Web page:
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Interview: Mount Kimbie

Mount Kimbie Interview

Four years after the release of their second album, the electronic duo Mount Kimbie has exploded back onto the UK music scene, with their new release Love What Survives and a string of sold out shows. Kai Campos, one half of the duo, speaks to Epigram about this exciting new period for the band.

Confessing to a to ‘a little bit of time sort of dossing around doing nothing’, the pair have marked the end of their time off with their highly anticipated follow up to 2013’s Cold Spring Fault Less Youth. Although comparisons between their first two albums are ubiquitous, Mount Kimbie rejects the link between the different works. Kai says: ‘As much as possible we try not to think about the other two, not because we dislike them but to feel motivated when writing I have to think about it like the first time. So I’m trying to not think about it in comparison to the first two really.’ Despite the desired separation between the albums in terms of their composition, Kai reveals that the principle behind making the music is always the same. ‘It’s always the same motivation, which is to like paint some part of your head which you can’t describe in any other way. That’s what it sounds like in my head right now’.

After a few relatively quiet few years for the band, the coming months are set to be a more hectic experience. ‘We’re going to Europe. It’s pretty full on for the five weeks, well it’s pretty full on in general for the next twelve months it’s just broken up a bit.’ Although the constant touring is set to be a very full on period for Mount Kimbie, Kai states it is one of the most interesting parts of the job. ‘Going out and performing these songs is such a different experience to writing and recording it. For some reason it’s the only time you get to here it in sort of an objective way. You get to hear it how other people hear it because you’re sharing the atmosphere with it with so many other people. This bit is really, really exciting and interesting. We’re still learning, that’s what’s so exciting about it. We haven’t figured out how to do it to it’s full potential yet and I think you figure that out a long the way. Maybe two years in you get to a point where you’re doing it as well as you can do it in the way you’re currently doing it and that’s when it’s time to stop and do something else really’.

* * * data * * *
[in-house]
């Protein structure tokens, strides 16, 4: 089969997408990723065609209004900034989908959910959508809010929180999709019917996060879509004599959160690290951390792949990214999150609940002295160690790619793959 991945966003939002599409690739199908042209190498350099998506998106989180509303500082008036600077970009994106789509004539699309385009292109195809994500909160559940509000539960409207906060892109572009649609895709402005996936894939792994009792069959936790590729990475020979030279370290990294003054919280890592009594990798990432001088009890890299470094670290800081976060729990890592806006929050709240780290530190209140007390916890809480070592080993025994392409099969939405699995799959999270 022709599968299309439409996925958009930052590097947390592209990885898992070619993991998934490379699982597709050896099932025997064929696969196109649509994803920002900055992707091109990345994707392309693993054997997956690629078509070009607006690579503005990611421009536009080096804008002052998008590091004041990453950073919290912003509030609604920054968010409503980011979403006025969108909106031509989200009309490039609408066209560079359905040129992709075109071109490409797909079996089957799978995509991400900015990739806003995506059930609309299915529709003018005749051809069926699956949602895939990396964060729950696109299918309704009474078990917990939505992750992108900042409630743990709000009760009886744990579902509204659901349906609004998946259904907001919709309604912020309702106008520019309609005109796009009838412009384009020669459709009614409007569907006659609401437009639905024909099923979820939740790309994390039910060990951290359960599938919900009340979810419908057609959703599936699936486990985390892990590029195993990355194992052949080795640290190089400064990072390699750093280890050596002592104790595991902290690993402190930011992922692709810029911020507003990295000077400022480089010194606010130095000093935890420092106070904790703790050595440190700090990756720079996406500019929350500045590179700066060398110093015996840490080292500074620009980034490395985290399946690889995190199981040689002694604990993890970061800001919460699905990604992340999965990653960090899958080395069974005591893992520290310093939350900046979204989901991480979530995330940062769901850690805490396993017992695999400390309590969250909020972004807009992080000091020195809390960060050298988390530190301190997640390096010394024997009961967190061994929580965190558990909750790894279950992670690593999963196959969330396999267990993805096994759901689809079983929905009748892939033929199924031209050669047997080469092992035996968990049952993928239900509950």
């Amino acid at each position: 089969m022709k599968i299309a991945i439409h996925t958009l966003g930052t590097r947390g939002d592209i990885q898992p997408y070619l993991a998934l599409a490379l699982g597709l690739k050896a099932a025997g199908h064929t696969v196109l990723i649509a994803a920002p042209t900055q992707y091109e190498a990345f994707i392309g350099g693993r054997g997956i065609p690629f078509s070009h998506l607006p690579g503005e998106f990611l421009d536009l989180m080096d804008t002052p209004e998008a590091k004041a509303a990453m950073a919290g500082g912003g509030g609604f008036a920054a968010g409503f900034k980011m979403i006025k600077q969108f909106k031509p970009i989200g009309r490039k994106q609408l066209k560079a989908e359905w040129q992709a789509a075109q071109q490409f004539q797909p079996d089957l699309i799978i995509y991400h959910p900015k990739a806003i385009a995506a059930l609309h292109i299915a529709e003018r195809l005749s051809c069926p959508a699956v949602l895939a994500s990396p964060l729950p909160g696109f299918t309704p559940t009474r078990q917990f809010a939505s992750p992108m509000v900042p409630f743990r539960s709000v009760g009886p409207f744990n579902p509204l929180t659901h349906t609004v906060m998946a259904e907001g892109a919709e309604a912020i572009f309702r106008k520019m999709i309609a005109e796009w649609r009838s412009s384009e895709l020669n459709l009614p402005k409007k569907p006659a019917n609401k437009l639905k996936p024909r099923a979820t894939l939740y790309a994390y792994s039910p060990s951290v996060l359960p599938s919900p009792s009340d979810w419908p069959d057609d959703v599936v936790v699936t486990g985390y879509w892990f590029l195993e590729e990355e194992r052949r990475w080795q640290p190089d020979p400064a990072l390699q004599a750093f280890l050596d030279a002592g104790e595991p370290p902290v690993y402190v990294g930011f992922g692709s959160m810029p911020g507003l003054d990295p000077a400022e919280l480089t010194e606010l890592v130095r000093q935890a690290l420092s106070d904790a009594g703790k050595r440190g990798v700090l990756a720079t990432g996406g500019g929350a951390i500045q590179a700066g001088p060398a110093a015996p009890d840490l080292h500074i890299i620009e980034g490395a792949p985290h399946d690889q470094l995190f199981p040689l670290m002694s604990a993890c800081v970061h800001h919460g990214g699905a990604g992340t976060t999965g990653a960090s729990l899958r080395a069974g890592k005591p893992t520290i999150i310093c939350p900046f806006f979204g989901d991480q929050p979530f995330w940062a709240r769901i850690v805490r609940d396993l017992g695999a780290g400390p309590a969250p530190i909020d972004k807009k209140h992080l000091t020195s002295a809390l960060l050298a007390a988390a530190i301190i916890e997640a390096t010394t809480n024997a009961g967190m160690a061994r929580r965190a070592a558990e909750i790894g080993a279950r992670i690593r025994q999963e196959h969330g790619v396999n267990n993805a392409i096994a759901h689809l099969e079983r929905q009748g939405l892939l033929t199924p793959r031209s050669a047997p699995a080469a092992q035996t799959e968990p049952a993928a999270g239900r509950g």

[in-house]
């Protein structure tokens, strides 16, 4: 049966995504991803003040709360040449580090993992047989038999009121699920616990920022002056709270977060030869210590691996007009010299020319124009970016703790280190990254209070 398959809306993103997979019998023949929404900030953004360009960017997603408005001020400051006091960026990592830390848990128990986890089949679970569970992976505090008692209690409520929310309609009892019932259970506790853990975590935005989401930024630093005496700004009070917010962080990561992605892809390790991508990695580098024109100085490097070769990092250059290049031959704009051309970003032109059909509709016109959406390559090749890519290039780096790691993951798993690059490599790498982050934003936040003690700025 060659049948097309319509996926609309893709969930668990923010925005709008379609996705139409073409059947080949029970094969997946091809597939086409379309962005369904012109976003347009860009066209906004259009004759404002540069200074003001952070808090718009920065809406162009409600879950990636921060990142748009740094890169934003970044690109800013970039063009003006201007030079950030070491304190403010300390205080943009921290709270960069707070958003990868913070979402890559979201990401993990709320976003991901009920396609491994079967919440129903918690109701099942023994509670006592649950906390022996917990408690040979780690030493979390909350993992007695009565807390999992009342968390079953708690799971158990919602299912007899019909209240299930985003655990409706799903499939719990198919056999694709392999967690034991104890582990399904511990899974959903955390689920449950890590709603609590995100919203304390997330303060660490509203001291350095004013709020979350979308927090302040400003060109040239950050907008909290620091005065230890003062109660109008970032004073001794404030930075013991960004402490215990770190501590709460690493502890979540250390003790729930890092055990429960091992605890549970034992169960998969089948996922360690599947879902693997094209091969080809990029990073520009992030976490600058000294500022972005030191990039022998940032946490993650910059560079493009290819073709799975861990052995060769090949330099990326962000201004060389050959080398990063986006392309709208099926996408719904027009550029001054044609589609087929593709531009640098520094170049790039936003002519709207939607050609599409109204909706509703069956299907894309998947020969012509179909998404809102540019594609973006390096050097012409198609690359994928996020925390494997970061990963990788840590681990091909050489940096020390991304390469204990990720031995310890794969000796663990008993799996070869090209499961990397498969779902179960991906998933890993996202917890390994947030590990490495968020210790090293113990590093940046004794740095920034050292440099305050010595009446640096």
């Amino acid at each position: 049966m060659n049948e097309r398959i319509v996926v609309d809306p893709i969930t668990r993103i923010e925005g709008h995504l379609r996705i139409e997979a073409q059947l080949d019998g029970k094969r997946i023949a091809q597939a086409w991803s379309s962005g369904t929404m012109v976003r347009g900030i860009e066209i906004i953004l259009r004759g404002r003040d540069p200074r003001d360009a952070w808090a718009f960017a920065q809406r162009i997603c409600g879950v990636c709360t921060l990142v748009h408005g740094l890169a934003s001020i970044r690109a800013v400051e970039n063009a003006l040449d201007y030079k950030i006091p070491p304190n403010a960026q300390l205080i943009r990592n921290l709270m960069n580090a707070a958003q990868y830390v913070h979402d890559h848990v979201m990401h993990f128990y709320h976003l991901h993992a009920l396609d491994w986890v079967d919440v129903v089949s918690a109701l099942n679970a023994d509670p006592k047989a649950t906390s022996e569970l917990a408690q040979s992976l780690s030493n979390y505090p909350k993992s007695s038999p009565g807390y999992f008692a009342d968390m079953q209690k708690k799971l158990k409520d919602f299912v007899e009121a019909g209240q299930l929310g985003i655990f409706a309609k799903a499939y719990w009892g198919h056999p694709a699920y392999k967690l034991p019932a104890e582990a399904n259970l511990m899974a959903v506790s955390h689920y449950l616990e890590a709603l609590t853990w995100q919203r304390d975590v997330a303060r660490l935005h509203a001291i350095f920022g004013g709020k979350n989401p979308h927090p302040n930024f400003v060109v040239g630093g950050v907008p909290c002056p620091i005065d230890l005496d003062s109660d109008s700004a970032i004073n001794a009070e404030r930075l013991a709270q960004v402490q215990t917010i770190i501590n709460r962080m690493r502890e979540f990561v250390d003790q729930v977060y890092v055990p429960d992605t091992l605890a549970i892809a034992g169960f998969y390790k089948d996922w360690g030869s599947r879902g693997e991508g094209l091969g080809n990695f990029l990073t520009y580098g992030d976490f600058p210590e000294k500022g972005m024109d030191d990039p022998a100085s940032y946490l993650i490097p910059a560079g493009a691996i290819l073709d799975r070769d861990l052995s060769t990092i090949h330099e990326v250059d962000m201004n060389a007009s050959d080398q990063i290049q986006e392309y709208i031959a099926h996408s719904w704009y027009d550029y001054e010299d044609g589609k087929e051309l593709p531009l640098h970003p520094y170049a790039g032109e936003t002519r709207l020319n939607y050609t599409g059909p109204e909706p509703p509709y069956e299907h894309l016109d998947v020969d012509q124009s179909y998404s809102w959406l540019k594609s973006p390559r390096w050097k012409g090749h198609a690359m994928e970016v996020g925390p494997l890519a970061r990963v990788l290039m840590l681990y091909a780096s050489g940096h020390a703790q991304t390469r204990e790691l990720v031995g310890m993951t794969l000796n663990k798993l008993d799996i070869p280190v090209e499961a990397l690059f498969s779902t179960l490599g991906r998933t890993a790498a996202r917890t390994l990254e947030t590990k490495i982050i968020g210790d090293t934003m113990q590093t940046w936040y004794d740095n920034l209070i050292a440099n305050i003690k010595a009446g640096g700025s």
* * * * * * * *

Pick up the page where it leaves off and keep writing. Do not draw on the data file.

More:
Their newest album, Love What Survives, is filled with collaborations with different vocalists, an interesting change from their usual intricate instrumentalism. Although they set out to not to include of a lot of vocals on the album, they ended up doing the opposite. Kai says ‘we were writing songs that felt like they had that space in them and we were sharing the ideas with these people, all the people that we did vocals with were having a period of writing themselves. We were sharing ideas and a lot of those ideas ended up working really well.

The main artist the band has collaborated with on their new album is Archy Marshall aka King Krule. This is a long-standing relationship, with Marshall having worked with the band on their 2013 track, ‘You Took Your Time’. ‘Yeah, we worked a lot with Archy’, says Kai. “He’s just one of the people, when I have new stuff going on and I’m excited about it, he’s one of the first people that I show it to. And when he’s really excited about it as well, it makes me pumped about it.’

Discussing the nature of music streaming, Kai professes his love of discovering new artists through radio. ‘I like to put the radio on the morning. I like the freedom of what you’re about to listen to be taken away from you. I think a big problem that we have now is the lack of being exposed to stuff that you wouldn’t have put on anyway. I listen to a lot of radio for that and the experience of not liking something. Sometimes that just as interesting as listening to something that you do like. I tend to get obsessive with a certain album or artist for a while.’

Originally publisheed in Epigram.

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